As we have shown in our consumer research, today’s target market lacks insurance understanding. Some insurers have done the hard work of simplifying life insurance messages and processes. For others, however, the sheer number of options within product portfolios is enough to make prospects’ eyes glaze over. And the complexity of the application process can be enough to stop potential buyers in their tracks. Digital Insurance 2.0, when done well, may help customers to re-connect to the real protective meaning of life and annuity products.
The rapid emergence of new technologies like wearables, advanced medical devices, and exploding data (among others) is reconstructing the insurance market into one that is focused on well-being and longevity, rather than illness and death. Using Majesco’s digital frameworks, an insurer can begin to match innovative technologies with current trends, purchase triggers and untapped opportunities.
Attributes to prime the innovation pipeline
A new generation of life insurance, group and voluntary benefits products (based on the increasing experience with digital activities and technologies) is emerging from Digital Insurance 2.0 companies. They are using data and digital technologies to create simpler, more customized and tailored offerings with greatly streamlined and simplified processes, directly attacking the key weaknesses of Insurance 1.0 offerings.
Our consumer and SMB research decomposed a range of these new offerings into 30 attributes covering 6 categories of the customer journey (Quote/Buy, Pricing, Manage, Context, Value-Added Services and Social) and assessed consumers’ and SMB owners’ likelihood of buying or using them. The results highlight strong interest and potential for building new insurance offerings based on these attributes, despite a clear generational digital divide.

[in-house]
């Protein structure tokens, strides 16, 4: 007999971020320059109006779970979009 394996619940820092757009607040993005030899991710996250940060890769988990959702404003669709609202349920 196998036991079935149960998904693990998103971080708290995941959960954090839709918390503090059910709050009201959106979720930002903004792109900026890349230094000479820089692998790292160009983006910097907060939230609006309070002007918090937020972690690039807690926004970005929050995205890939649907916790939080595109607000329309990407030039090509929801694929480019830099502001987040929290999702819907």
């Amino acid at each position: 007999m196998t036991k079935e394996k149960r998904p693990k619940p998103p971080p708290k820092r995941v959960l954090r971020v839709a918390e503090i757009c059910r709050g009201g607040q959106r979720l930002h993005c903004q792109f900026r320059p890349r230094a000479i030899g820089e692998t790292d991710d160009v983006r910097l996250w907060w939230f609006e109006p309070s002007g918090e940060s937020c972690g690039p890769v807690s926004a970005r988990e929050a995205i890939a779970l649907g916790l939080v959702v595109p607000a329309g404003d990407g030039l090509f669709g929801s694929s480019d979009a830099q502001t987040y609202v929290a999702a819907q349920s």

As a part of developing its playbook, an insurer can look at these attributes and gauge consumer receptivity across generational lines. (See Fig. 1) You can also download our latest report to gain access to more of these statistics for other generations.
Creating the piece that fits into the new market puzzle
For insurers that wish to create Digital Insurance 2.0 playbooks themselves, Majesco examines the Digital Insurance 2.0 Product Framework against five dimensions based upon these trends. (See Fig. 2)
- Intent of an insurers products: Indemnification versus risk prevention, avoidance and reduction.
- Visibility and accessibility of insurance: A distinct, stand-alone product versus an “invisible” or embedded product within other products, services or an ecosystem.
- Breadth: Broad coverage of multiple risks or items vs. specific coverage of a risk, item or event.
- Permanency: Continuous coverage for a contractual period of time vs. variable, episodic periods based on demand or need.
Journey: Focus on customer journey, needs and expectations vs. the internal operational silos across product, function, service and organization.
Why are playbooks of vital importance to pre-launch product development?
Insurers are constantly seeking the bullseye. But to hit the bullseye, insurers need a well-rounded look at their products and methods for reaching the market. They need to see the target from all of the dimensions shown above, plus others we discuss in the report.
The business models and products that are able to find success in these areas will likely be those that truly transform insurance, moving from something that is sold to something customers want to buy. The Majesco frameworks for playbook development are highly practical. They are first steps an insurer can take to confirm or deny that a new product idea will fit customer needs and hit the market bullseye.
In our next blog, DIY Digital Playbooks for Life and Annuities, we’ll take a step-by-step approach to using Majesco frameworks to build L&A product playbooks. Then, we’ll look at a sample playbook for a recent market entrant into the life space. In the meantime, you can get a preview of Majesco’s framework methodology by downloading Digital Insurance 2.0: Playbooks for L&A and Group Insurers.